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During pregnancy a woman’s risk of venous thromboembolism (VTE) is five to tenfold higher than during her nonpregnancy state.1 In fact, thromboembolic disease is one of the leading causes of obstetric mortality.2 The increased risk persists into the postpartum period and rises further during this time.3 The postpartum period is defined as the 6 weeks after delivery.1 The American College of Chest Physicians (ACCP) recommends continuing with anticoagulants for at least 6 weeks postpartum for the following: selected high-risk patients in which risk factors persist after delivery, women with acute VTE, or women with prior VTE.1

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Kamel and colleagues performed a retrospective crossover-cohort study to assess if the duration of increased postpartum thrombotic risk persists beyond the 6-week period.3 Study patients were identified through hospitalization records in California based on ICD-9 codes for labor and delivery. Exclusion of study subjects occurred if they were non-California residents, less than 12 years of age, cases of false labor, patients who had any thrombosis diagnoses before their first recorded delivery, patients with a second delivery during the follow-up period, and patients in whom it was not their first pregnancy. The study compared each patient’s risk of a thrombotic event during the first 6 weeks after delivery compared with the risk of an event during the same 6 weeks one year later. In addition, the study authors conducted the analysis for each patient for postpartum days 42 through 83, 84 through 125, and 126 through 167. The primary outcome was a composite of ischemic stroke, acute myocardial infarction, or venous thromboembolism.The study authors hypothesized that the risk would progressively decrease but would remain significantly elevated through 12 weeks after delivery.3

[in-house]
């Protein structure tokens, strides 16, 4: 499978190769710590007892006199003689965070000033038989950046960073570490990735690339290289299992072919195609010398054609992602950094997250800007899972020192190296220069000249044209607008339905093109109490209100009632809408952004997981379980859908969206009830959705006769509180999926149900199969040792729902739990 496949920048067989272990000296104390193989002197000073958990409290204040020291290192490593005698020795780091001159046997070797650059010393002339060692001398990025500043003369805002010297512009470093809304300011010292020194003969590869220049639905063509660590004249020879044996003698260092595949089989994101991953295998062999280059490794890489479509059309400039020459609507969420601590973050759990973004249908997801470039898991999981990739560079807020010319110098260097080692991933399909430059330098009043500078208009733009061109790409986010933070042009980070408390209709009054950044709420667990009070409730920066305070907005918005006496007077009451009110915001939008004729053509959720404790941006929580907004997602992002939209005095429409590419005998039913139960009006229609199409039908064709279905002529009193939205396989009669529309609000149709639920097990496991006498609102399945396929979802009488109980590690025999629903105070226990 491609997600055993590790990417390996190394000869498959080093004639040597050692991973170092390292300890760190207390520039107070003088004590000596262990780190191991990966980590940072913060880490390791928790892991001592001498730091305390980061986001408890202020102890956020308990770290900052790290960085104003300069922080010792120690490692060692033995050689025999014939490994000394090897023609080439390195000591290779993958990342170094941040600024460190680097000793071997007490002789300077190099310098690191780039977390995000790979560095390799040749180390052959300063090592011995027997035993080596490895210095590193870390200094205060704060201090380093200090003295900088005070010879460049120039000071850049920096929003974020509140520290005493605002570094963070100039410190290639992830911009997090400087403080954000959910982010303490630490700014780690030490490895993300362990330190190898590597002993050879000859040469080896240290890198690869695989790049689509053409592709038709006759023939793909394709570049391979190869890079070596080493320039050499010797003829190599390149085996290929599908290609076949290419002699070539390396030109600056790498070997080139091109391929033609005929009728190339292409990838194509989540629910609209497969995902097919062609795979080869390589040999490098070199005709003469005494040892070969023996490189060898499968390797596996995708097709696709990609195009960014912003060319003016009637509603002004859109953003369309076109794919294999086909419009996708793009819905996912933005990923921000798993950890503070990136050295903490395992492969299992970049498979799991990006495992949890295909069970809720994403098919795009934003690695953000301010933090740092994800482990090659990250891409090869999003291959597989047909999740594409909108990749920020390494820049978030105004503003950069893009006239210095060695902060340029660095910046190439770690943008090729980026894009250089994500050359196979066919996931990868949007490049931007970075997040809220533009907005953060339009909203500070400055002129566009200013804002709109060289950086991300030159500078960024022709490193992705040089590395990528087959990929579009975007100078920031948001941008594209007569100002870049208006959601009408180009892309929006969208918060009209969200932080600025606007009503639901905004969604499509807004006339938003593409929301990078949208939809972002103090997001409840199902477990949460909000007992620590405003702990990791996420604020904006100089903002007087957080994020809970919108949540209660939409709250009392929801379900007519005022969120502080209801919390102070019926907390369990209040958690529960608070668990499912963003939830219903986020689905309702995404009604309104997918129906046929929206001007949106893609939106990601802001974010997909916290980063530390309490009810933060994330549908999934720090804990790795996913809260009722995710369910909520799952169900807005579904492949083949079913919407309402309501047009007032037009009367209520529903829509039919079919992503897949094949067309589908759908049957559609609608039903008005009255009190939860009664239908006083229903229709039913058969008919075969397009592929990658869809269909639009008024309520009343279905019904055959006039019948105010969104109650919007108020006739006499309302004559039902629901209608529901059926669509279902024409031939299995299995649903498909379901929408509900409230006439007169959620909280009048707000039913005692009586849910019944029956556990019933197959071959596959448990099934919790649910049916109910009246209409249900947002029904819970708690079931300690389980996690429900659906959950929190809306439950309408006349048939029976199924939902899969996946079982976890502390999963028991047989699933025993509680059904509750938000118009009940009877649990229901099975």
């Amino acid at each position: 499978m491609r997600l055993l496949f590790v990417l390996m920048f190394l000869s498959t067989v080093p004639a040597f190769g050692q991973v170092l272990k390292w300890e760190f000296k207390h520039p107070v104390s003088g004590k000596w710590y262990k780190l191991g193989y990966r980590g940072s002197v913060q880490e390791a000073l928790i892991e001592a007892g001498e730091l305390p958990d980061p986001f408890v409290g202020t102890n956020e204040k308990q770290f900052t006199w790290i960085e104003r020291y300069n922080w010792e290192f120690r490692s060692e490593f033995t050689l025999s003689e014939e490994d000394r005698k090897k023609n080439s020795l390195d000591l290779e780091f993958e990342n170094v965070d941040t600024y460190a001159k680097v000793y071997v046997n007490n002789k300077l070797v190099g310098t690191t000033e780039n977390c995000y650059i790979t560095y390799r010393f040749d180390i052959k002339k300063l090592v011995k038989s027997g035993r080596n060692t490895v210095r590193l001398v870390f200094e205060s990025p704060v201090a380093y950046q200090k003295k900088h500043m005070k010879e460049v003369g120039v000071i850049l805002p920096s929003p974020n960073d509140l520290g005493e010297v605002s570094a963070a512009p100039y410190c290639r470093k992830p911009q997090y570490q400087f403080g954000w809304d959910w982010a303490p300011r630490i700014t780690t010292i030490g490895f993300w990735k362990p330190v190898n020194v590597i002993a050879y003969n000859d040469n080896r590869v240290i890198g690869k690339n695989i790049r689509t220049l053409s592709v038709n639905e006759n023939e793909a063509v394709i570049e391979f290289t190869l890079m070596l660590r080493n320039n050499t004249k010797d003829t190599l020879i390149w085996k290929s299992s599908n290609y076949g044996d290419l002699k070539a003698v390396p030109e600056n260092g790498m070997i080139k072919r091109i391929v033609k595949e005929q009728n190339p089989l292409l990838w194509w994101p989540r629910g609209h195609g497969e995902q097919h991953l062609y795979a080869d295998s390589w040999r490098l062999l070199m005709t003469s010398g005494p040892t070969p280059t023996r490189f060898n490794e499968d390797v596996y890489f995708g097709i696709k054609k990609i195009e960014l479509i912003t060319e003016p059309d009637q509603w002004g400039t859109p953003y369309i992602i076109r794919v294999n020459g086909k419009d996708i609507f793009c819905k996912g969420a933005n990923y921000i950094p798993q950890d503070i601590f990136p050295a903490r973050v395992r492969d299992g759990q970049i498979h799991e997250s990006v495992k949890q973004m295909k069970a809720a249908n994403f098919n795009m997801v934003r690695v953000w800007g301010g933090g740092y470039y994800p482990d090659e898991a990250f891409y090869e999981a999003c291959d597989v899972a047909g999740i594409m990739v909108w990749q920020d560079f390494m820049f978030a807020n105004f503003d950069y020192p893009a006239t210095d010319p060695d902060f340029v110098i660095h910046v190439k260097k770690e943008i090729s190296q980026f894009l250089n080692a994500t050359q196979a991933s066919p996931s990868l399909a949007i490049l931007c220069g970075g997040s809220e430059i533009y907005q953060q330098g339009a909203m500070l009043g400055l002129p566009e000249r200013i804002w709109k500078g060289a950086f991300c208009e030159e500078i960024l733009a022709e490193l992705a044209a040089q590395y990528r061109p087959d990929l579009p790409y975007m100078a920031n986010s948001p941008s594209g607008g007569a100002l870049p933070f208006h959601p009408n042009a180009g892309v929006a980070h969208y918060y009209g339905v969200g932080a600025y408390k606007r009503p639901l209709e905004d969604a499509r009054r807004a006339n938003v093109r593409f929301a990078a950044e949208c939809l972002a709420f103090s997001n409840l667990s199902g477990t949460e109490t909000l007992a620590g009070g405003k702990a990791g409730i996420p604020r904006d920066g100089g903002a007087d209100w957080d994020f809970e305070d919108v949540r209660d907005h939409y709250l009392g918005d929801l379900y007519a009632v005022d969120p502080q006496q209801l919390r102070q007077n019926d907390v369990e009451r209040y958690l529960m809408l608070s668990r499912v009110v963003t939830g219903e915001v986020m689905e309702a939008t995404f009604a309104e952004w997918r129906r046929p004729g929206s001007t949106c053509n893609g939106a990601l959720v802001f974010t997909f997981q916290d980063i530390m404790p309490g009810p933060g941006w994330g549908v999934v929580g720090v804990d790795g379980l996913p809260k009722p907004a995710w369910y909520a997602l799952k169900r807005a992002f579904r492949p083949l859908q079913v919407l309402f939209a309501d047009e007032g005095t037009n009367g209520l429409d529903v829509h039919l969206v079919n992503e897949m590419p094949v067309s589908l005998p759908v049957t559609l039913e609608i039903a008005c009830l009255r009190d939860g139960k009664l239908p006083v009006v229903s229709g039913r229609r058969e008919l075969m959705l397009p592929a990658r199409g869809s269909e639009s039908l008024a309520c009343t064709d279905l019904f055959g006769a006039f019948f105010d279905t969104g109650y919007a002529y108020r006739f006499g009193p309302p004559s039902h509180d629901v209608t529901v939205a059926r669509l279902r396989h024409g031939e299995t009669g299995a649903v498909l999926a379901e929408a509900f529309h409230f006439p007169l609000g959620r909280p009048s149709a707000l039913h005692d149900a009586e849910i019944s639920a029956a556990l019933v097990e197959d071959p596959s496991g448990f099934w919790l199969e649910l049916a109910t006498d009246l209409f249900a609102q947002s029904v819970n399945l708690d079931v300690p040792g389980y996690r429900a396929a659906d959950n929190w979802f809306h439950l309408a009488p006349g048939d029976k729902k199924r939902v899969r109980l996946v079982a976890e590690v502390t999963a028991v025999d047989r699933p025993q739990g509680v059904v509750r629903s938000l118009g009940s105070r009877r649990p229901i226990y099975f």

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A total of 1,687,930 patients were identified during the study period with a first recorded hospitalization for labor and delivery. A total of 1,015 women had a thrombotic event (248 cases of stroke, 47 cases of myocardial infarction, 720 cases of VTE) in the first year and 24 weeks postpartum. Some risk factors identified for having a thrombotic event include: older age (> 35 yo), white or black race, and not privately insured. There were 411 thrombotic events within the first 6 weeks after delivery compared to 38 events for the same period 1 year later, absolute risk difference of 22.1 (95% confidence interval [CI] 19.6 to 24.6) per 100,000 deliveries with an odds ratio of 10.8 (95% CI, 7.8 to 15.1). For weeks 7-12 post delivery there were 95 events compared to 44 events for the same time period 1 year later, absolute risk difference of 3.0 (95% CI, 1.6 to 4.5) per 100,000 deliveries and an odds ratio of 2.2 (95% CI, 1.5 to 3.1). After week 12 the risk was no longer significantly elevated with an odds ratio of 1.4 for weeks 13-18, and an odds ratio of 1.0 for weeks 19-24. Women who had undergone a cesarean section rather than a vaginal delivery did ...

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